That is a lot of words.  Thanks for the good info. 
If a person's primary concern is increasing freedom, they should prepare for a reduction in average lifespan.  ---  Misanthropist

If you say "Gullible" real slow, it sounds like "Orange"

Offline DNA

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Re: Civil Servant?
« Reply #8 on: November 07, 2019, 02:24:57 PM »
Bill - Didn't you just start a new job recently?

Not as advertised?
You may find yourself living in a shotgun shack  -You may find yourself in another part of the world
You may find yourself behind the wheel of a large automobile- You may find yourself in a beautiful house with a beautiful wife-
You may ask yourself, well, how did I get here?

Online Vulcanbill

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Re: Civil Servant?
« Reply #9 on: November 07, 2019, 06:29:29 PM »
Bill - Didn't you just start a new job recently?

Not as advertised?

I did. Quite the opposite actually. I took a gamble on this one. I took a job quite a bit below my “potential” just for the location and the associations. Worst case, I had an easy job with better hours and a good commute (by my standards). Best case, the gamble pays off and people realize my potential isn’t being realized and do something about it. Looks like that’s how it might play out.  A very good thing.
If a person's primary concern is increasing freedom, they should prepare for a reduction in average lifespan.  ---  Misanthropist

If you say "Gullible" real slow, it sounds like "Orange"

Online doc4216

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Re: Civil Servant?
« Reply #10 on: November 07, 2019, 07:05:04 PM »
At my age, I could just make 20 years w/ my military time and have a pension at 66.

I'm sure you're aware, but the military seems to be doing all it can to shaft people out of their "pensions" by not letting them get their 20 years.  Don't know how good hiring is in the federal government, but being former military (especially with security clearances) should give you an edge in hiring.

I am at 18.5 years and have not witnessed the military doing all it can to shaft good people. I know the AF had a redux in personnel in the mid 2000s but that hasn’t happened since. Plus, they all got compension (at least those I spoke with). The only people getting the boot are ones with NJP, Courts martial, or can’t meet fitness/weight standards.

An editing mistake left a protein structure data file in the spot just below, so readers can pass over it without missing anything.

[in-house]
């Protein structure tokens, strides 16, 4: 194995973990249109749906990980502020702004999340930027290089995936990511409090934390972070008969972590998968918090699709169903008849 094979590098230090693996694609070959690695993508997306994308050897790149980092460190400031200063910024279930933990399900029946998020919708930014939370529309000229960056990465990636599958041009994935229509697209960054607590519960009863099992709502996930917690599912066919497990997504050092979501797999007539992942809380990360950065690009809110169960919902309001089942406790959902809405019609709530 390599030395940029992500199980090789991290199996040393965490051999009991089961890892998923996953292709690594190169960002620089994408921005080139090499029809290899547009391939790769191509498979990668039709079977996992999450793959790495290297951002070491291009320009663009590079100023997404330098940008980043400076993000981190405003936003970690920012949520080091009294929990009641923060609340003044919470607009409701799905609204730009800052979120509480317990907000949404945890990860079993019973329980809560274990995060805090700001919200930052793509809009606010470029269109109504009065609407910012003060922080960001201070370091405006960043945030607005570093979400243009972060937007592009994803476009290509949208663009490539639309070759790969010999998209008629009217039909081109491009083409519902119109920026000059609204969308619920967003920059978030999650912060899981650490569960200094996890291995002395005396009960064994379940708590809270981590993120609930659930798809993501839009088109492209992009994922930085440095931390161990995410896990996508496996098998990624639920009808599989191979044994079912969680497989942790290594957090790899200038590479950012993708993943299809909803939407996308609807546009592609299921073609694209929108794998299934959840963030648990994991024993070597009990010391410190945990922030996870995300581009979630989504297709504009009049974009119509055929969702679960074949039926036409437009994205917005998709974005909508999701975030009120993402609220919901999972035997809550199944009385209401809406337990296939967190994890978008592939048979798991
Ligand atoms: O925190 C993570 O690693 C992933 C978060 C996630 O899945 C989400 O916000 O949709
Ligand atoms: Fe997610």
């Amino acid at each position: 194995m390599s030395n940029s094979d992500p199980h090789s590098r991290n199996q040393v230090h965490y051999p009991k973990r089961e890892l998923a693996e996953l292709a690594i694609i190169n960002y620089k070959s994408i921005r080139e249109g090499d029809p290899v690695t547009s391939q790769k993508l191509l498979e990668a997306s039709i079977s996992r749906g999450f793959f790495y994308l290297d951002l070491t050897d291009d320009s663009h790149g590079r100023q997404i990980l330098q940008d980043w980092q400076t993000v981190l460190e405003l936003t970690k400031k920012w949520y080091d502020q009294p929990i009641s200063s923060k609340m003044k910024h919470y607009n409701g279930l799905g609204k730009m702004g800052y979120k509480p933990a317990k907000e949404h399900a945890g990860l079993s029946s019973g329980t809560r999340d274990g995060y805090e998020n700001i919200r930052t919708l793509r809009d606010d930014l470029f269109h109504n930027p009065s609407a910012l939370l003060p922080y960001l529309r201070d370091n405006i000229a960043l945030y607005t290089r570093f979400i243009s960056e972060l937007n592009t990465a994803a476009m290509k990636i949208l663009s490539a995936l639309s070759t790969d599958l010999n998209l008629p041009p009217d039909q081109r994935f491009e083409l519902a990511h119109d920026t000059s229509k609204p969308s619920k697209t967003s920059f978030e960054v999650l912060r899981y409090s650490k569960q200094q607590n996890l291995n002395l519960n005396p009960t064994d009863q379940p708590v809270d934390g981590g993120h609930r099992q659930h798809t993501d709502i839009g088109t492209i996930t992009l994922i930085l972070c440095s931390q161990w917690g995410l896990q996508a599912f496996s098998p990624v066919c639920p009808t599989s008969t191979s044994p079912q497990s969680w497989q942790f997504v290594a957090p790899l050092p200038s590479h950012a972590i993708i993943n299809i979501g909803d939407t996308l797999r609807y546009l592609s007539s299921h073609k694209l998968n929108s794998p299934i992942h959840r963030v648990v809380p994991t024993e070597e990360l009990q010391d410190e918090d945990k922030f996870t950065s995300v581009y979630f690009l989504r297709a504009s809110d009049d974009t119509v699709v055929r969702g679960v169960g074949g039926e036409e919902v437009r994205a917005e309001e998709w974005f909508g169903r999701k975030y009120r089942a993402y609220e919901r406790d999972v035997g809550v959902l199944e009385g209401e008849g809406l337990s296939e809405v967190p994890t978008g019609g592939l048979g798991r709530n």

Bill, I haves bunch  civil servants (GS employees) on my base and they have the best gig in the land!
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Online Vulcanbill

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Re: Civil Servant?
« Reply #11 on: November 08, 2019, 07:46:45 AM »
Yeah, this seems like it would be a really good gig. Much to learn tho and of course, any changes would come at the pace of gubmint so patience is key. But talk of a conversion after only a few short weeks is quite a good thing. Would likely mean costly contract buy out as well. Here’s to hoping...
If a person's primary concern is increasing freedom, they should prepare for a reduction in average lifespan.  ---  Misanthropist

If you say "Gullible" real slow, it sounds like "Orange"

Online Bounce

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Re: Civil Servant?
« Reply #12 on: November 08, 2019, 08:55:24 AM »
That is a lot of words.  Thanks for the good info.

The question wasn't the simple one it seems at first blush. To counter the misinformation that's out there in abundance, you detail it and give links.